November is generally a solid if unspectacular month for the markets, averaging a 0.9 percent gain over the past decade, ranking it fifth overall, according to FactSet. November, though, has not been negative since 2011, the longest winning streak for any month.

However, there are some cracks in market behavior.

Rosenberg pointed to rising trading volume amid a market decline Friday, which he said shows "that institutions are now more willing to sell on strength than buy the dips."

On the more fundamental side of the ledger, a deceleration in China reflected in tumbling energy prices is just the latest sign of a global economy that is putting on the brakes. Meanwhile, the U.S. and China continue to apply duties to imports that, while not yet showing up in corporate earnings, are a concern into 2019 absent a thawing in tensions.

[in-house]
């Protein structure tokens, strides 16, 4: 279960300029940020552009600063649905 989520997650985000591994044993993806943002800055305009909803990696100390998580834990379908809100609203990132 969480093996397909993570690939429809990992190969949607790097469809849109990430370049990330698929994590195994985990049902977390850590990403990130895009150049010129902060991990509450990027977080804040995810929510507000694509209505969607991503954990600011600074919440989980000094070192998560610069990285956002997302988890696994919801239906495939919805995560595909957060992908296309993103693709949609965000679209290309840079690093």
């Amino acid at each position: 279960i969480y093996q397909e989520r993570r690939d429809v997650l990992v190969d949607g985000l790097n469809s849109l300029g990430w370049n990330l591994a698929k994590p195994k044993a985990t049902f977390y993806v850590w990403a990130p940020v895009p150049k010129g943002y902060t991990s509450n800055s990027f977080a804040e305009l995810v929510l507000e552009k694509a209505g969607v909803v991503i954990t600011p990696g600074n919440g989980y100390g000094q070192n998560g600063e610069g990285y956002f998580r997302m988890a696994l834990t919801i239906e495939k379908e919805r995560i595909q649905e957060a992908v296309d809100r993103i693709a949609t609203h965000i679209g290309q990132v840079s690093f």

"So much of it is going to depend on the tariff stuff," said JJ Kinahan, chief market strategist at TD Ameritrade. "The market hates uncertainty. That's the biggest cause of uncertainty. You've got the election settled, hopefully you have that settled by the end of the month."

The bull case

While optimism is on the ropes, the U.S. economy is far from being weak-kneed.

GDP growth continues to shine, and the fourth quarter is likely to be around the 3 percent level that would be consistent with the full year. The jobs machine continues to crank on all cylinders, with October alone adding 250,000 positions and wage growth that surpassed 3 percent year over year for the first time since the recovery began.

There's also some trust that should things take a more pronounced downturn, the Federal Reserve will step in and halt or slow its interest rate increases.